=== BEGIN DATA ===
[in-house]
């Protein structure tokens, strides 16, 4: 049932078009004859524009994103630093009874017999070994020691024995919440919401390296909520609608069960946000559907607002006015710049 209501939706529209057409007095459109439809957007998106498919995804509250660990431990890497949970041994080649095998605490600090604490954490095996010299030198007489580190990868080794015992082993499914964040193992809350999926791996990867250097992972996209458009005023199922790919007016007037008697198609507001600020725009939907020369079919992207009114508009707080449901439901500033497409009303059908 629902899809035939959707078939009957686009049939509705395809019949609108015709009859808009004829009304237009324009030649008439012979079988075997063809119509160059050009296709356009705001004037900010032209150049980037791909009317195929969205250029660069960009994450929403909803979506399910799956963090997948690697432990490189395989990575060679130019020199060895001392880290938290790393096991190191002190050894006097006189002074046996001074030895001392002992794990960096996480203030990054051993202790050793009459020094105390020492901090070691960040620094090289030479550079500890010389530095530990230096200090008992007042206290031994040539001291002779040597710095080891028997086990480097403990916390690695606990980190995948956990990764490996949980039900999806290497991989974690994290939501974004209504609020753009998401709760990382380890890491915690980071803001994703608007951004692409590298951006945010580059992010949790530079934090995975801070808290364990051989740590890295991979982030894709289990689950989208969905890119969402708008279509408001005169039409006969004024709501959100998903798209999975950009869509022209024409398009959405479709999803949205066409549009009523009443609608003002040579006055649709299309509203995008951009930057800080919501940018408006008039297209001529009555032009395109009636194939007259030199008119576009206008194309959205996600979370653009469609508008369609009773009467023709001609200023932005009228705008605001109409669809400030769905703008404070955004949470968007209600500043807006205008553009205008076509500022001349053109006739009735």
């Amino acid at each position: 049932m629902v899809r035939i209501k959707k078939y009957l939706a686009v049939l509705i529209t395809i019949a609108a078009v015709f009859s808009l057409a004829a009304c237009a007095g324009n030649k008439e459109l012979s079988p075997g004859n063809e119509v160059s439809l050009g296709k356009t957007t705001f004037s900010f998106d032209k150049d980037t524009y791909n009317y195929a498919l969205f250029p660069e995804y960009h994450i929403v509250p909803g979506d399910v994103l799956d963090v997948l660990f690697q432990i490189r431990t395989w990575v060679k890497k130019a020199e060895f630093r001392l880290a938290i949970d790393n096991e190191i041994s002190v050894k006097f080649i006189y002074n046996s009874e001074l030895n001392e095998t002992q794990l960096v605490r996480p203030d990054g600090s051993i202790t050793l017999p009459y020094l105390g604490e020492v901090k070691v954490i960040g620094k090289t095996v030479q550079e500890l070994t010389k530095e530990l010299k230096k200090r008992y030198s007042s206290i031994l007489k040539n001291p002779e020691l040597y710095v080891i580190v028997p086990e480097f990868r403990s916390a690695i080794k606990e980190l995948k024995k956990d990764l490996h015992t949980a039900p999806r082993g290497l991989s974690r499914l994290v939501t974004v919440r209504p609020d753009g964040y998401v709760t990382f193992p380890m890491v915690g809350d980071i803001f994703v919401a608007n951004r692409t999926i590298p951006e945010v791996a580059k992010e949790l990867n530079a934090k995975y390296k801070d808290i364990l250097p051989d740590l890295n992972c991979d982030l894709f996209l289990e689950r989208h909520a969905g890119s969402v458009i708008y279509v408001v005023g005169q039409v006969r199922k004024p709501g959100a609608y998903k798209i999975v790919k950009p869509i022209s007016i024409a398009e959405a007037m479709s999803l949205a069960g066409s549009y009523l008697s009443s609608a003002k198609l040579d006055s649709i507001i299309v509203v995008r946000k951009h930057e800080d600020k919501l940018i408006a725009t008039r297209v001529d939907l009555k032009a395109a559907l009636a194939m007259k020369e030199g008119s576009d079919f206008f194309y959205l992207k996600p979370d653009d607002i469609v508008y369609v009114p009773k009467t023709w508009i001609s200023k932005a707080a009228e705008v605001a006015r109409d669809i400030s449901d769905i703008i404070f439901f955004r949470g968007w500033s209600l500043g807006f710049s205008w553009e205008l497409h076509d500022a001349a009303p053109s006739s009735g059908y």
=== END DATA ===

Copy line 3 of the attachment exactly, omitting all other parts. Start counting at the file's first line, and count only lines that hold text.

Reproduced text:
């Amino acid at each position: 049932m629902v899809r035939i209501k959707k078939y009957l939706a686009v049939l509705i529209t395809i019949a609108a078009v015709f009859s808009l057409a004829a009304c237009a007095g324009n030649k008439e459109l012979s079988p075997g004859n063809e119509v160059s439809l050009g296709k356009t957007t705001f004037s900010f998106d032209k150049d980037t524009y791909n009317y195929a498919l969205f250029p660069e995804y960009h994450i929403v509250p909803g979506d399910v994103l799956d963090v997948l660990f690697q432990i490189r431990t395989w990575v060679k890497k130019a020199e060895f630093r001392l880290a938290i949970d790393n096991e190191i041994s002190v050894k006097f080649i006189y002074n046996s009874e001074l030895n001392e095998t002992q794990l960096v605490r996480p203030d990054g600090s051993i202790t050793l017999p009459y020094l105390g604490e020492v901090k070691v954490i960040g620094k090289t095996v030479q550079e500890l070994t010389k530095e530990l010299k230096k200090r008992y030198s007042s206290i031994l007489k040539n001291p002779e020691l040597y710095v080891i580190v028997p086990e480097f990868r403990s916390a690695i080794k606990e980190l995948k024995k956990d990764l490996h015992t949980a039900p999806r082993g290497l991989s974690r499914l994290v939501t974004v919440r209504p609020d753009g964040y998401v709760t990382f193992p380890m890491v915690g809350d980071i803001f994703v919401a608007n951004r692409t999926i590298p951006e945010v791996a580059k992010e949790l990867n530079a934090k995975y390296k801070d808290i364990l250097p051989d740590l890295n992972c991979d982030l894709f996209l289990e689950r989208h909520a969905g890119s969402v458009i708008y279509v408001v005023g005169q039409v006969r199922k004024p709501g959100a609608y998903k798209i999975v790919k950009p869509i022209s007016i024409a398009e959405a007037m479709s999803l949205a069960g066409s549009y009523l008697s009443s609608a003002k198609l040579d006055s649709i507001i299309v509203v995008r946000k951009h930057e800080d600020k919501l940018i408006a725009t008039r297209v001529d939907l009555k032009a395109a559907l009636a194939m007259k020369e030199g008119s576009d079919f206008f194309y959205l992207k996600p979370d653009d607002i469609v508008y369609v009114p009773k009467t023709w508009i001609s200023k932005a707080a009228e705008v605001a006015r109409d669809i400030s449901d769905i703008i404070f439901f955004r949470g968007w500033s209600l500043g807006f710049s205008w553009e205008l497409h076509d500022a001349a009303p053109s006739s009735g059908y």